So why can’t we have original Ernie Bushmiller Nancy comics? Bushmiller would occasionally make a reference to contemporary events, but far less often than Schulz would. And who cares anyway? What’s so horrible about indications that something existed in a particular time period? Why is “dated” bad and “timeless” good? Doesn’t anyone think period references add to the charm? I don’t understand why we have to put up with an endless procession of crappy third-rate Bushmiller imitators when we could just have the originals.

While I’m on the subject, while it’s great that they are re-running Schulz Peanuts instead of getting a new artist to do it (a horrifying thought), I wish they had gone back a little farther. The early 1970’s were right when Peanuts was starting to run out of steam. There still were some nice moments, but Schulz was clearly past his prime and starting to repeat himself. By picking the very end of the period in which the strip was good, we’ll now have the depressing spectacle of watching it slowly turn to crap over the next 5–10 years (by 1980 it was unreadable). Why couldn’t they have started it at the begininng, or at least in the late 1950’s so we could watch it improving?

July 9, 2003

News from Iran

For some reason I was added to a mailing list run by the “Iranian Renaissance Movement” a couple months ago. Dunno if somebody thought I’d be interested, or they’re just spamming everybody, but I’m glad I’m getting it now. I’ve gotten three dispatches today. The latest one (typos intact):

In 30 Tir street one Bank has been set fire1

In nazy Abad neibourhood angry youth raided Basij headquarter and fierce ckashes have been break out !

Shooting have bween heard in Nazy Abad.

Foreign reporters have beed banned to enter hot points in Tehran!!!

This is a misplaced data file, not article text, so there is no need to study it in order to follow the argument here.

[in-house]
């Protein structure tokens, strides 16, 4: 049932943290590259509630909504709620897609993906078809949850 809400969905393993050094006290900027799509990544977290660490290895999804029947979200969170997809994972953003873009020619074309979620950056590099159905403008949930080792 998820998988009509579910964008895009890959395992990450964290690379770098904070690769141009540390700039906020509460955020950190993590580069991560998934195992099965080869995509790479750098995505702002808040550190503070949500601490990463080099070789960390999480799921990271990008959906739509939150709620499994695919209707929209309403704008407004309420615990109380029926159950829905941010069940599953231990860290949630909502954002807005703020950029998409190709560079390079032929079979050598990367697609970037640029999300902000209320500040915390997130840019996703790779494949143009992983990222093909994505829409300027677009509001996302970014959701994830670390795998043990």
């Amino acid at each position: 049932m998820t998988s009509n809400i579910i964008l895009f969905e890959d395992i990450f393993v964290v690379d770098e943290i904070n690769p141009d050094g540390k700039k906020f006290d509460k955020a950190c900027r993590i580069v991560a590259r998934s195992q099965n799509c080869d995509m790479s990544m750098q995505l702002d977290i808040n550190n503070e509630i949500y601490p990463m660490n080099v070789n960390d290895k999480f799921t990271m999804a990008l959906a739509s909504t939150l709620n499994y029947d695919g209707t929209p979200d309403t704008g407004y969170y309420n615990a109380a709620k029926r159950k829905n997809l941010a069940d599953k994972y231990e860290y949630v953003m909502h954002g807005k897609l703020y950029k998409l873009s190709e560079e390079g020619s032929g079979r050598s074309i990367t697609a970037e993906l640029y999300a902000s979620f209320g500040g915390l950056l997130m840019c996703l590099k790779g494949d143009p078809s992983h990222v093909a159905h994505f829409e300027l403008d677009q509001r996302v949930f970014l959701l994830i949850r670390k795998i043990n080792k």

So there you have it. Not a lot in the news about this yet, but then the coverage of Iran has been stunningly small for the last year.

Here’s a little blurb from Sky News.

Iran

It really disgusts me that Chicago was home of some of the largest anti-war rallies in the country, but apparently there’s nothing today in support of Iran’s general strike for democracy, as there are in several other cities. Apparently people here only are moved to action when they’re fighting the establishment of democracy.

New Music

I’ve really lucked out on music lately. First, because of a video I saw last month on one of my favorite TV shows, I discovered Scream Club, a Colorado group founded by someone named “Cindy Wonderful”. I sent her some money and she sent me their CD, a tape by her previous band (Rainbow Sugar), a videotape with 12 episodes of her community access TV show, and a 7″ single with her and Wesley Willis. Whatta deal! All the music is great, and I was listening to it constantly until…

WCBN-FM played some incredibly catchy noise from a mysterious band called “Life Is Meat”. Apparently the CD had gone out to a bunch of radio stations in 1997 with no contact information at all on it. I had a very frustrating time tracking it down until finally I managed to find the person behind it and wrote him… he sent me free copies of both his CDs; I would have paid a lot for them. They may even go on my desert island list. Anyway, some of his MP3s are here.

I’m famous, sort of